An enthrallingly scaled story of adventure, with a tragic conclusion, some may find Anker's modern day re-treading lacking but there is no doubting the power to Mallory's story. It has love, it has tragedy, it has a game voice cast and it has mountains and all in IMAX induced majesty. Inevitably the ultimate "did he do it" question is unanswered but what if? Indeed.
August 5, 2012
It was interesting in spots, but wasn't ultimately revealing in any way.
March 7, 2012
Interesting, but overwrought...with terribly melodramatic music. Also, the modern day guy isn't very likable.
Sarfaraz Abbasi
February 22, 2012
This documentary is insightful and it has power to hold your attention to it. I'm fan of adventure, and this documentary falls in that category. It has got horrendous scenes of Mount Everest's taunting posture; the documentary deals with expedition team which found corpse of George Mallory (the first man who attempted to climb this monster). A near perfect documentary worth watching!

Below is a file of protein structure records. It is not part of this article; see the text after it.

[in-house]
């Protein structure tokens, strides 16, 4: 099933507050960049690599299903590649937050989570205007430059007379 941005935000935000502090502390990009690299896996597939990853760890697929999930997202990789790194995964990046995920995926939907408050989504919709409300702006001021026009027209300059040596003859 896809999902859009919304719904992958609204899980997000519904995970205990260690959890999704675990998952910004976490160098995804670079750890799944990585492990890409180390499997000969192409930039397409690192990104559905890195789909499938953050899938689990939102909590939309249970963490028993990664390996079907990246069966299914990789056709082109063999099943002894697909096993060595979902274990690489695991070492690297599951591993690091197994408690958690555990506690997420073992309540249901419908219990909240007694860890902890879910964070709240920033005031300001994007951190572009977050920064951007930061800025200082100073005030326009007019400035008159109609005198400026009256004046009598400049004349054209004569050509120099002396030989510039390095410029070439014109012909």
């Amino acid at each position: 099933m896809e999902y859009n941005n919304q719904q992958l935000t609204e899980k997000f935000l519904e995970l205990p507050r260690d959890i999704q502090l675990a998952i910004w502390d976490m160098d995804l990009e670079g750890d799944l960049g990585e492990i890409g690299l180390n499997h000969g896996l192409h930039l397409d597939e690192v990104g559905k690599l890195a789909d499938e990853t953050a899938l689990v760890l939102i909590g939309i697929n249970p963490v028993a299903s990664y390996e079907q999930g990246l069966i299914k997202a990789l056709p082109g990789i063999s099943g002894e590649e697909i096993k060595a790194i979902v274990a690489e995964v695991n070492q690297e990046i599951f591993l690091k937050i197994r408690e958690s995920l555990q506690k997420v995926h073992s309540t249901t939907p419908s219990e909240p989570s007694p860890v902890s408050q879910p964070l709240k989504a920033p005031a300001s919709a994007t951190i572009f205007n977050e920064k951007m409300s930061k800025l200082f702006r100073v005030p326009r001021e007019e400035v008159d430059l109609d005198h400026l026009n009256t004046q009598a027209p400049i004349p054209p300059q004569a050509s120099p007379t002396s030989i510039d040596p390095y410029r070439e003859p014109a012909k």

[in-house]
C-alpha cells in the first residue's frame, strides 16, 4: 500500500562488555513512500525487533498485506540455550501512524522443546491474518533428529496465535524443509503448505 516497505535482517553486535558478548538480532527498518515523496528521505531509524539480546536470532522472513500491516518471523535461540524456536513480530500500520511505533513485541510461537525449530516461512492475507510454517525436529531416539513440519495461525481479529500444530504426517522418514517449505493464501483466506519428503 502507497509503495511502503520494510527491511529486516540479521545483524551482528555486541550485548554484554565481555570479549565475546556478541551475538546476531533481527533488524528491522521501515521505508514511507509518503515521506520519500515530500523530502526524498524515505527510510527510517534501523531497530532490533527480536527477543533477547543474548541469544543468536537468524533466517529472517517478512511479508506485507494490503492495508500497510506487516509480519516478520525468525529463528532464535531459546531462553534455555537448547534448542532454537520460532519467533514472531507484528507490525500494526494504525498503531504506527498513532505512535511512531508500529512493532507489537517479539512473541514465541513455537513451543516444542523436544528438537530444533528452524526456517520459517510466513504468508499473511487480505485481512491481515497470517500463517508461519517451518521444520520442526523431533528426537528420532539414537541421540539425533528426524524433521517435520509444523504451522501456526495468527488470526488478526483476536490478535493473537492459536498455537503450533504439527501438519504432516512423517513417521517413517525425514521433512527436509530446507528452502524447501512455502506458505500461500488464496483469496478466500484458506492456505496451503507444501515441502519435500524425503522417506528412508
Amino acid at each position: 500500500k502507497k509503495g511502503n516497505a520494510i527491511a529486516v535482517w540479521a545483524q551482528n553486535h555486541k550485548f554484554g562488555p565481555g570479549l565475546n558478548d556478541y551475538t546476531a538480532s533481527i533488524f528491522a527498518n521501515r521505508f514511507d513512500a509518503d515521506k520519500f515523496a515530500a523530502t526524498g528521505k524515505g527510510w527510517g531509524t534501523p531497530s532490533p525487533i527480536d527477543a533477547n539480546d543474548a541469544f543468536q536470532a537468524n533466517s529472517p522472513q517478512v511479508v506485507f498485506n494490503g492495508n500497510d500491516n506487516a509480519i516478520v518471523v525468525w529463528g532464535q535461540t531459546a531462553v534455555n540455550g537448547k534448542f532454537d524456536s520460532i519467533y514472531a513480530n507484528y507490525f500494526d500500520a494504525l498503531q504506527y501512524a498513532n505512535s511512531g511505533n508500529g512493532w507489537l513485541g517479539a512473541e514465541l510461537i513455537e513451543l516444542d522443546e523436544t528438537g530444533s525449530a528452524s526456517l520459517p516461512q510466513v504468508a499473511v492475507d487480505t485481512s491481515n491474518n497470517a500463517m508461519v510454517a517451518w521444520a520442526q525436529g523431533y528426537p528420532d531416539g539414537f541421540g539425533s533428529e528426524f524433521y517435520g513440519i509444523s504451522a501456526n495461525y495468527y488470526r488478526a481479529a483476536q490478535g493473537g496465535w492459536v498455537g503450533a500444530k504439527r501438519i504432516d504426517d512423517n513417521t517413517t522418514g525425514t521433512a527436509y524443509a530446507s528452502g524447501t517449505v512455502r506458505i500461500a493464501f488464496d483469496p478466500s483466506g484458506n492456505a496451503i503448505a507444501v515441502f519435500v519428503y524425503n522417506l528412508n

October 2, 2011
Incredible cinematography. Such a compelling story. Anker's obsession with honoring Mallory's achievement is spooky but very intriguing.
Reanna H.
July 26, 2011
This was tonight's movie selection. It definitely didn't disappoint. This is hands down one of the best documentaries that I've seen. The story of George Mallory's climb and subsequent death on Everest is phenomenal. Amazing footage is seen throughout this film to accompany the wonderful narration. If stories of Everest and climbers interest you, I'd definitely recommend you watch this one. If you're simply a fan of amazing documentaries then also watch this one. I loved it!
Earth Giant
July 5, 2011
Loving all stories and films about Mt. Everest (ever since I read "Into Thin Air") I was in a bit of heaven last night, enjoying this fine film about George Mallory and Sandy Levine's tragic attempt at climbing to the top of Everest in the 1920's. They were last seen through a break in the clouds only 800 ft. from the summit before they vanished forever.